Thursday, December 31, 2009

Testing testosterone 2010

Nothing says "I love you" like a chainsaw.

My beautiful wife gave me a chainsaw for Christmas and it coincided with a major ice storm. So it's been a frenzy of firewood, beaver fever, wood woodies, bzzzzZZZZ. She digs the smell of sweat and sawdust so it all works out.

In writing news, I'm in the stretch run of the last paranormal novel and continuing on with the Richard Coldiron follow-up and planning a cool YA novel. It looks like 2010 will be a great year!

Tuesday, December 22, 2009

Testing the e-book waters

With so many Kindle readers being sold and success achieved by writers like J.A. Konrath and Lee Goldberg, I am testing the waters with a couple of e-book releases. The first one I have planned is "Burial To Follow," a novelette originally appearing in the Cemetery Dance anthology Brimstone Turnpike. It's a test case to sort out formatting, but it's also one of my Top Five works ever, and the original release was limited to 626 copies. So this is a chance to get the story into the hands of many more readers, which of course is the real point. It also doesn't hurt that the money flows directly to the writer's bank account.

I am divided on e-books and I remember in the 1990s when everyone said e-books were the immediate future (indeed, some said it was the present). I guess along with personal jet-cars and robot house servants, we'll just have to wait a while, but the undeniable truth is that bookstores are closing, paper books cost money to bind and ship, and distribution is still the largest single barrier between a good writer and an audience. Like Konrath and Goldberg, I still say writers should get the agent/major publisher paper deal and try the most difficult path possible before taking the easy way out and slapping up a bunch of e-books and hoping someone will recognize genius.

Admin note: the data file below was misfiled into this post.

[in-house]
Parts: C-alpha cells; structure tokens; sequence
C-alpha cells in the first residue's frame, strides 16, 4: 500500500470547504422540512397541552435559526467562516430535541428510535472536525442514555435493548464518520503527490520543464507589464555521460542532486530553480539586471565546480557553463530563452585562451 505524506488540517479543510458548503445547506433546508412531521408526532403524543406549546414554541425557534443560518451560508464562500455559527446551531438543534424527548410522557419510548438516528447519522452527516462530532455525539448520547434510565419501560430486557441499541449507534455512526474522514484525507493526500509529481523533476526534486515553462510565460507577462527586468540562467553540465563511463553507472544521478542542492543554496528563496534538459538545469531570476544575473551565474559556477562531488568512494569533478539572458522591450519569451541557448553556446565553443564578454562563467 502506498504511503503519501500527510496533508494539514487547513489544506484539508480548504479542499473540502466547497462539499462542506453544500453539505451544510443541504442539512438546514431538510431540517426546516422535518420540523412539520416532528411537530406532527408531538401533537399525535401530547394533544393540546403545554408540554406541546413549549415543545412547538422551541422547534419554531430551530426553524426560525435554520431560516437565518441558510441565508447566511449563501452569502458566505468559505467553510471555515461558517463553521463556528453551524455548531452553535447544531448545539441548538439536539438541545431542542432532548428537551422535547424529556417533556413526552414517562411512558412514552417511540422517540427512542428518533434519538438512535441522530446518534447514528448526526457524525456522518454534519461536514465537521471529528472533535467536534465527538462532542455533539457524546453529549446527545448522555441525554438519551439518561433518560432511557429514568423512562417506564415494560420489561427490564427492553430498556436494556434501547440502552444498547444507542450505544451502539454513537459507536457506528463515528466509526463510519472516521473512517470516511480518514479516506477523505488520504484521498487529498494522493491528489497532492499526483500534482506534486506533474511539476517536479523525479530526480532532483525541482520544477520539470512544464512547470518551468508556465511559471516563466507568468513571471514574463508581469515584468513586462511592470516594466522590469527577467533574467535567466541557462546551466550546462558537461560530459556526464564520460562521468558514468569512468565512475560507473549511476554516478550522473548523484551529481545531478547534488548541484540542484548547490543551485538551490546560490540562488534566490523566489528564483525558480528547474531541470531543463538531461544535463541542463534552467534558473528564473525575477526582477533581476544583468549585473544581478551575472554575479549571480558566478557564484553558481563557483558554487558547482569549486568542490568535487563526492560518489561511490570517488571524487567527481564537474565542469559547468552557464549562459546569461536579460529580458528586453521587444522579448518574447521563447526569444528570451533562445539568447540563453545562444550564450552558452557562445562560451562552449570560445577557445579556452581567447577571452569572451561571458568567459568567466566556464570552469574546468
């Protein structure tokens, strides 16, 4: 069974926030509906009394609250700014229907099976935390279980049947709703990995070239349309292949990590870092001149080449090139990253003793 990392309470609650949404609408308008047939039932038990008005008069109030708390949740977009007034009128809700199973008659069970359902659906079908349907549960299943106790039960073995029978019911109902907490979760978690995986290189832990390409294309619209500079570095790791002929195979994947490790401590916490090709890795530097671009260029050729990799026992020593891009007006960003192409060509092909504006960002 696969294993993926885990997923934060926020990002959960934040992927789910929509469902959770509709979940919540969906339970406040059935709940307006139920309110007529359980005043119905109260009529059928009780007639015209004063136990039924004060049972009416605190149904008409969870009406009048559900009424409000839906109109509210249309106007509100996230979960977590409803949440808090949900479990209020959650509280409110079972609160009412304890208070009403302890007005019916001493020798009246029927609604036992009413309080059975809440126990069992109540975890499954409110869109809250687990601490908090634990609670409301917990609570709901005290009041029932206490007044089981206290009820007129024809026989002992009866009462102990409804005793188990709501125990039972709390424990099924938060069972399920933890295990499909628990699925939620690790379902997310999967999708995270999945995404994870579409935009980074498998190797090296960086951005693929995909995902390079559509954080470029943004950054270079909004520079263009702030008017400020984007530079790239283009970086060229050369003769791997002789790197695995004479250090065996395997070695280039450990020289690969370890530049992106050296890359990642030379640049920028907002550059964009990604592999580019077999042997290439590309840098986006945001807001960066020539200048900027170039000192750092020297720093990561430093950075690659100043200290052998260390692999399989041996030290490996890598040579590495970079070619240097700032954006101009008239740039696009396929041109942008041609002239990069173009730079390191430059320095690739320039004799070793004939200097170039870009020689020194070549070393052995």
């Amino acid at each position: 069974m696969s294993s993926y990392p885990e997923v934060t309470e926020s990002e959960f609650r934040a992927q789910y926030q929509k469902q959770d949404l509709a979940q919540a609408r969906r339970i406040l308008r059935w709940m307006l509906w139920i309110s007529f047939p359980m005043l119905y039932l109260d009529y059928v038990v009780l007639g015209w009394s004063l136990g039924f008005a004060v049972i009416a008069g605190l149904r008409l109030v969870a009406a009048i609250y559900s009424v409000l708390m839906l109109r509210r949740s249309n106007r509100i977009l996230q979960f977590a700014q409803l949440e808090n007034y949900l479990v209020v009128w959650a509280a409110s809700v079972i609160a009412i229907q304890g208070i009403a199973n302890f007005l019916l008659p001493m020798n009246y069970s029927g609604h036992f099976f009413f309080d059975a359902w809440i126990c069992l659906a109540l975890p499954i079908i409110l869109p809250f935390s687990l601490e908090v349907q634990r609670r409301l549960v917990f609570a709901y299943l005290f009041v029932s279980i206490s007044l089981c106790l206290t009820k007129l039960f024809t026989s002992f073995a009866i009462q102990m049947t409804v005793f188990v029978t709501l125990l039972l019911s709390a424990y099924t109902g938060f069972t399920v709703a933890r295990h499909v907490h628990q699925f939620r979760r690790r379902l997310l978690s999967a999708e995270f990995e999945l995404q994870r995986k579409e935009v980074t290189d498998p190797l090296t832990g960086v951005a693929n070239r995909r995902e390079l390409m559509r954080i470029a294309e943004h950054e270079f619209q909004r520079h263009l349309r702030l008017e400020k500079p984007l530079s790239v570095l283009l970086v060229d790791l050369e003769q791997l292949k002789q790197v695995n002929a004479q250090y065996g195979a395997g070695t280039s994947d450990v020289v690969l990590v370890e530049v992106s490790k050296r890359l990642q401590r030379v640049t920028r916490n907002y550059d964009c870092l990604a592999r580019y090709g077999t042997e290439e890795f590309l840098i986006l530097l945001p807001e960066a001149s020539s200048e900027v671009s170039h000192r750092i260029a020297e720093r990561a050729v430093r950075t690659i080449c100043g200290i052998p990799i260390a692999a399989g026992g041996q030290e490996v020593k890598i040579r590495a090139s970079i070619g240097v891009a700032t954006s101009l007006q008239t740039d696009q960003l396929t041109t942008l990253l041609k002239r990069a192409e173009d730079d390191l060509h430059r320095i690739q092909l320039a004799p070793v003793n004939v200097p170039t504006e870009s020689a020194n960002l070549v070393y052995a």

Another undeniable truth is that a lot more e-readers are being produced and sold, not just the Kindle. If you use one of these devices, I'd love to hear from you. If my "Burial To Follow" experiment proves worth the effort, look for possible re-releases of The Red Church and a story collection. Now time to go last-minute shopping (no Kindles in the stocking this year, though.)

Saturday, December 19, 2009

Giant Robot Panic in Hollywood

I'm all for the "little guy makes good" in the creative world, because every one of those overnight success stories involves years and years of craft and hard work. But the "Giant Robot" YouTube bidding war strikes me as a little extreme even for Hollywood. Sure, there's talent here, and excellent composition, but I wonder if Fede Alvarez can hang a story together. Most people can only sit still for about three uninterrupted minutes of blowing stuff up, no matter how cool. What do you do for the other two hours? Where are the people we care about? But I'm a writer so I think character arcs are necessary, or maybe I'm just jealous and want a job...but I'd have brought back the little kid near the end, given him a crumpled baby shoe or something poignant. Are you reading this, Fede Alvarez? Sam Raimi? Let me put a heart in your robot! Make me an Internet sensation and send me viral! Let me--

(Writer is incinerated by alien robot ray)

Tuesday, December 15, 2009

Some writing links

One of the pieces of writing advice I often give is "Be a student of the game." Like most people who give advice, I usually stop taking my own advice once I think I'm smart enough to give it. The 20th book on "How to Write And Edit A Bestselling Novel" is often quite the same as the first, and "How To Promote Your Book" is dated by the time it rolls off the presses. But in the interest of catching up from those years where I was raising tomatoes and chickens, writing comic books and screenplays, and finishing a few novels while not pushing the envelope (mass queries in the mail), I've begun reading some industry blogs I'll pass along: toothy blog by an agent's assistant
Miss Snark has not been updated in a couple of years but it shoots from the hip on agency submission procedures, including the ever-popular terrible query letters
Joe Konrath's Newbies Guide to Publishing--here is a role model for any aspiring writer
Nihilistic Kid, author and editor Nick Mamatas's blog, full of brash opinion on the industry (as opposed to the many "It is what it is" blogs of people who are afraid to offend anybody, including potential employers or agents)
Scary parent, blog of writer Joe Schreiber

Monday, December 7, 2009

The changing publishing industry

Someone was asking me about publishing industry changes and I don't even know the half of it because everything has changed since I started, and I obviously don't know even half the story. But here's my ill-informed perspective, based on experience, observation, and talking to a few people in the know. The major change that I see now is that most agents don't even bother to respond to you, even if they ASK to see your manuscript. And the publishers are even worse, because they're doing the same thing to agents. I believe everybody is running scared both because of the economy and the rapid changes in the industry and technology that are blurring the definition of "published" and even the chain stores aren't sure how to deal with it.